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Taro Kono was born on 10 January, 1963 in Hiratsuka, Kanagawa, Japan, is a politician. Discover Taro Kono's Biography, Age, Height, Physical Stats, Dating/Affairs, Family and career updates. Learn How rich is He in this year and how He spends money? Also learn how He earned most of networth at the age of 60 years old?

Popular As N/A
Occupation N/A
Age 61 years old
Zodiac Sign Capricorn
Born 10 January, 1963
Birthday 10 January
Birthplace Hiratsuka, Kanagawa, Japan
Nationality Japan

We recommend you to check the complete list of Famous People born on 10 January. He is a member of famous politician with the age 61 years old group.

Taro Kono Height, Weight & Measurements

At 61 years old, Taro Kono height not available right now. We will update Taro Kono's Height, weight, Body Measurements, Eye Color, Hair Color, Shoe & Dress size soon as possible.

Physical Status
Height Not Available
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Who Is Taro Kono's Wife?

His wife is Kaori Kono

Parents Not Available
Wife Kaori Kono
Sibling Not Available
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Taro Kono Net Worth

His net worth has been growing significantly in 2022-2023. So, how much is Taro Kono worth at the age of 61 years old? Taro Kono’s income source is mostly from being a successful politician. He is from Japan. We have estimated Taro Kono's net worth , money, salary, income, and assets.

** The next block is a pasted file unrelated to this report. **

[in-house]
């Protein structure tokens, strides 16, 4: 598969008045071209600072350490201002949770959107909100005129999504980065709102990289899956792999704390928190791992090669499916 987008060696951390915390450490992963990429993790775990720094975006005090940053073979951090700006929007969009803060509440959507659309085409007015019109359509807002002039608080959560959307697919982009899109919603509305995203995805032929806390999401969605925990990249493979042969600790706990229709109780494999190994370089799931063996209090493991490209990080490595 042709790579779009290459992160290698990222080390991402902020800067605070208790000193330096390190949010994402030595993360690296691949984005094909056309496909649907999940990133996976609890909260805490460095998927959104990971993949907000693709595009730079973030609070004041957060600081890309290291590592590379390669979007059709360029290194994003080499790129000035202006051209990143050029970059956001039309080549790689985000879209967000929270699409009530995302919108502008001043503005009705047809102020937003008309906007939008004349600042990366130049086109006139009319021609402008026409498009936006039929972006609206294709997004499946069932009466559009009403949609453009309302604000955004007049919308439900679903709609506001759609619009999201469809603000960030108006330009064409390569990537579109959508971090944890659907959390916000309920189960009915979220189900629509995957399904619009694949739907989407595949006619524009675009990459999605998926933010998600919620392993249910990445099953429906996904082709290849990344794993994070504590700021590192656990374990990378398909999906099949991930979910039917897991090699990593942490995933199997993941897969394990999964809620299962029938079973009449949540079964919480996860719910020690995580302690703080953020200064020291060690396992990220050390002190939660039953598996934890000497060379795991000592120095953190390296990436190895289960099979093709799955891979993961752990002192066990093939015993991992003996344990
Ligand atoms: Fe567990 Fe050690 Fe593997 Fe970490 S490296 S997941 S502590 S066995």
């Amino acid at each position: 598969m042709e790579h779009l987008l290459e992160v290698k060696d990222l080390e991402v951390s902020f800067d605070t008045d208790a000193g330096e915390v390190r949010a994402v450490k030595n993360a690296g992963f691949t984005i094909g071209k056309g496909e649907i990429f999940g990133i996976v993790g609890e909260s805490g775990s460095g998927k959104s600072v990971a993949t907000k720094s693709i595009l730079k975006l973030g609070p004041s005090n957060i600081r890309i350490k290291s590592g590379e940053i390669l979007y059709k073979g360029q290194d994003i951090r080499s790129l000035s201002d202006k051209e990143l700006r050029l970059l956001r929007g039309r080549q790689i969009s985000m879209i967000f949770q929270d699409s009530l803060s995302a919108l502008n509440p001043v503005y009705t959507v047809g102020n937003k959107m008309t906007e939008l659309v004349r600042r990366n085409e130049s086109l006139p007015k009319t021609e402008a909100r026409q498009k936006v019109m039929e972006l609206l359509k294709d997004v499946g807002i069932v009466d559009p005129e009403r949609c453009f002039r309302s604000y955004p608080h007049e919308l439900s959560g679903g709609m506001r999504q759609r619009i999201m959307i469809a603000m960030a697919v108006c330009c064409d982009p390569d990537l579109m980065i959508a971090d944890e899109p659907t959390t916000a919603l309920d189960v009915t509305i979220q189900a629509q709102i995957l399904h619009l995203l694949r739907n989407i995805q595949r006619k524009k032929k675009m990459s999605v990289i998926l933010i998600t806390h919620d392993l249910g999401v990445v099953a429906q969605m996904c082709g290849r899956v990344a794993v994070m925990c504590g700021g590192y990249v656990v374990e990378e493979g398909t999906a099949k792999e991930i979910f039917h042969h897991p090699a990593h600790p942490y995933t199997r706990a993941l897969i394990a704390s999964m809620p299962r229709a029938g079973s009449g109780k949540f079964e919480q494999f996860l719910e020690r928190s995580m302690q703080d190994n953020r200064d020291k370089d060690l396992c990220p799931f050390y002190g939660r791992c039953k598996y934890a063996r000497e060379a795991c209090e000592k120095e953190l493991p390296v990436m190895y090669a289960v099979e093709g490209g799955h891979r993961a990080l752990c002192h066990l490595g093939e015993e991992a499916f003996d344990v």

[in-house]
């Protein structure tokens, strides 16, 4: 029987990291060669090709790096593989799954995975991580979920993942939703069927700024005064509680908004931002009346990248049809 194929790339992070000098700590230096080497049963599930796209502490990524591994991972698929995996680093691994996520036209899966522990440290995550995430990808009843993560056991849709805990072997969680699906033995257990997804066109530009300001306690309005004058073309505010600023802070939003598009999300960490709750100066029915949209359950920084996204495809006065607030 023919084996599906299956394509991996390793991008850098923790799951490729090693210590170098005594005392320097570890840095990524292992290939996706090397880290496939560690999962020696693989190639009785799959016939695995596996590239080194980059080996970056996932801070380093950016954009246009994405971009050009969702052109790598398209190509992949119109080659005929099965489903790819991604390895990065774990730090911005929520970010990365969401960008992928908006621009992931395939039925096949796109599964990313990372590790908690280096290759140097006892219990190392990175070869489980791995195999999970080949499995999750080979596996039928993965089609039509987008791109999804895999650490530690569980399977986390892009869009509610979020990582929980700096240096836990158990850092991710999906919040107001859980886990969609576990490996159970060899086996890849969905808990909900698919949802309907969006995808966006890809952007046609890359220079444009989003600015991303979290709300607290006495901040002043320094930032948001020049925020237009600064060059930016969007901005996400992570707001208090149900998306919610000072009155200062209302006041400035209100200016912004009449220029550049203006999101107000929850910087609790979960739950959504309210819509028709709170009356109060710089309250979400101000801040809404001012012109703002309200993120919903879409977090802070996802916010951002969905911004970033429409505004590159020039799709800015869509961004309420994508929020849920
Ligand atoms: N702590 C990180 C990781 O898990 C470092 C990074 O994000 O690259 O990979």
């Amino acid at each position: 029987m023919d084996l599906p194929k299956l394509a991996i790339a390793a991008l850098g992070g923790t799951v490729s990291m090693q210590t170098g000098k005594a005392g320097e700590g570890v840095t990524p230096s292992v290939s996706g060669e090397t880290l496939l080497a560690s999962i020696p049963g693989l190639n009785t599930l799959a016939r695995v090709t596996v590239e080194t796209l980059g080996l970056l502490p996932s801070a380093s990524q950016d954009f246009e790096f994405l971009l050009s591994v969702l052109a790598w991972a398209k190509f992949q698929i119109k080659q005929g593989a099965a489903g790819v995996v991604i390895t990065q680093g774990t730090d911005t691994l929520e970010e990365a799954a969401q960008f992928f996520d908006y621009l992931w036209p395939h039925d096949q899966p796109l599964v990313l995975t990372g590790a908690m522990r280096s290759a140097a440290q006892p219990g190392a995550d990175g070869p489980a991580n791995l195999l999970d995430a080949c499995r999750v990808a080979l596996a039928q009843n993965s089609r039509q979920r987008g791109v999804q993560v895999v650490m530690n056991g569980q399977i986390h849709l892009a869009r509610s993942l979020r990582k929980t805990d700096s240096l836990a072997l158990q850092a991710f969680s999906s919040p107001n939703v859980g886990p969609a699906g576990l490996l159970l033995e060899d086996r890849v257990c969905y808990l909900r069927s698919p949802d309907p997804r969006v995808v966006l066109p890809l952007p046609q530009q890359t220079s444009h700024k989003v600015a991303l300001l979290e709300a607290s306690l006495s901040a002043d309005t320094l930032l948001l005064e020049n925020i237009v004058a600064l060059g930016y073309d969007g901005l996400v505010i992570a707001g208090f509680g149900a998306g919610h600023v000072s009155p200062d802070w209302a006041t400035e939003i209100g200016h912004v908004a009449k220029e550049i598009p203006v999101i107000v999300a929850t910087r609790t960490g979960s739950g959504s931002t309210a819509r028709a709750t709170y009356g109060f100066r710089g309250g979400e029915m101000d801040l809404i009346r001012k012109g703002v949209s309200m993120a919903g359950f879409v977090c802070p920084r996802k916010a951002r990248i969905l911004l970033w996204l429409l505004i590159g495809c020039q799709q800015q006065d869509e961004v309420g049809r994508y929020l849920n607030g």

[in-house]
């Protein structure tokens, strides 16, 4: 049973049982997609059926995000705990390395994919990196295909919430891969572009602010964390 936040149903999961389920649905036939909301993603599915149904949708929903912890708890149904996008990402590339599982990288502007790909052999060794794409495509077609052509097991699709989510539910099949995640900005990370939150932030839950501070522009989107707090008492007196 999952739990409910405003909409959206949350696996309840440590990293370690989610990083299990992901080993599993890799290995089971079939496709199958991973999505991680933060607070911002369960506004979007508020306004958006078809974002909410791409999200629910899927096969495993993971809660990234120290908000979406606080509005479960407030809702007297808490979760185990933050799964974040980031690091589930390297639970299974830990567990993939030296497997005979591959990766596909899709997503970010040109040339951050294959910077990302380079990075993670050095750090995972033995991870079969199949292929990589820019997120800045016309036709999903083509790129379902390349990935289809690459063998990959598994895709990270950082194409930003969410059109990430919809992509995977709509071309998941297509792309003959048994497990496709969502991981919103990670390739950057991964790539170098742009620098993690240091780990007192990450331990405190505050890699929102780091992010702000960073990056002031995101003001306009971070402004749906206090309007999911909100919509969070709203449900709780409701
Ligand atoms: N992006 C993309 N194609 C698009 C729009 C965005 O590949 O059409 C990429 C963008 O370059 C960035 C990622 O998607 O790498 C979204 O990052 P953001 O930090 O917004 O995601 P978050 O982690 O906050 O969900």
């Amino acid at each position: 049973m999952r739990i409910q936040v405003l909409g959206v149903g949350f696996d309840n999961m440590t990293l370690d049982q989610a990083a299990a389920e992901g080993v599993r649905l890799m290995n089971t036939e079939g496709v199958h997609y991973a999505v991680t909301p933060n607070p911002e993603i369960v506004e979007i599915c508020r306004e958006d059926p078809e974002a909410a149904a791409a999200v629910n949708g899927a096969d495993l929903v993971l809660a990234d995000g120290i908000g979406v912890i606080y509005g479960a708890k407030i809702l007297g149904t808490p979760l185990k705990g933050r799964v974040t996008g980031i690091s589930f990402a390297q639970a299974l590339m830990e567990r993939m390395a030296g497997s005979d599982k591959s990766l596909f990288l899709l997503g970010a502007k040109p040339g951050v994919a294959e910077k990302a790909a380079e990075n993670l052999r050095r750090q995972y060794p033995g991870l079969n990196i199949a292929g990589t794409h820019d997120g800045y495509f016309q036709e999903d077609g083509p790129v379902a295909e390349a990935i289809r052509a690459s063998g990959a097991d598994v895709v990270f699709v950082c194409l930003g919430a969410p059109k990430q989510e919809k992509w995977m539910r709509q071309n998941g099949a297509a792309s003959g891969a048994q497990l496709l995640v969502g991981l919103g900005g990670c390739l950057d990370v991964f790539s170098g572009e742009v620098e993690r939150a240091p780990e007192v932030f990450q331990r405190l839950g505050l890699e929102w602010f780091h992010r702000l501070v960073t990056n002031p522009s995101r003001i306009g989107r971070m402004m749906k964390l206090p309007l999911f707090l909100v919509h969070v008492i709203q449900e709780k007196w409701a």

Net Worth in 2023 $1 Million - $5 Million
Salary in 2023 Under Review
Net Worth in 2022 Pending
Salary in 2022 Under Review
House Not Available
Cars Not Available
Source of Income politician

Taro Kono Social Network




Kono has developed a reputation as a political maverick, with a tendency to hold positions on issues contrary to his party. He is also known for his large following on social media and his fluency in English, having attended college in the United States. He also has been speculated as a potential future Prime Minister, running in the 2021 Liberal Democratic Party leadership election, but losing to Fumio Kishida in a second round run-off.

Incoming Prime Minister Yoshihide Suga moved Kono back to the position of Minister of State for Administrative Reform, while tapping Abe's younger brother Nobuo Kishi to succeed Kono as defense minister. Nikkei described Kono as Suga's "point man for cutting red tape," as Suga announced that government waste and sectionalism would be addressed by Kono's team. Suga used Kono’s new position as “drastic medicine” in an attempt to show his seriousness in the position. Commentator Michael Bosack described this post as a "downgrade" and "tantamount to a demotion," citing Kono's ambition to become prime minister as well as poor coordination of decisions with the party. On 18 January 2021, Suga announced that Kono would be in charge of overseeing the Japanese administration of the COVID-19 vaccine.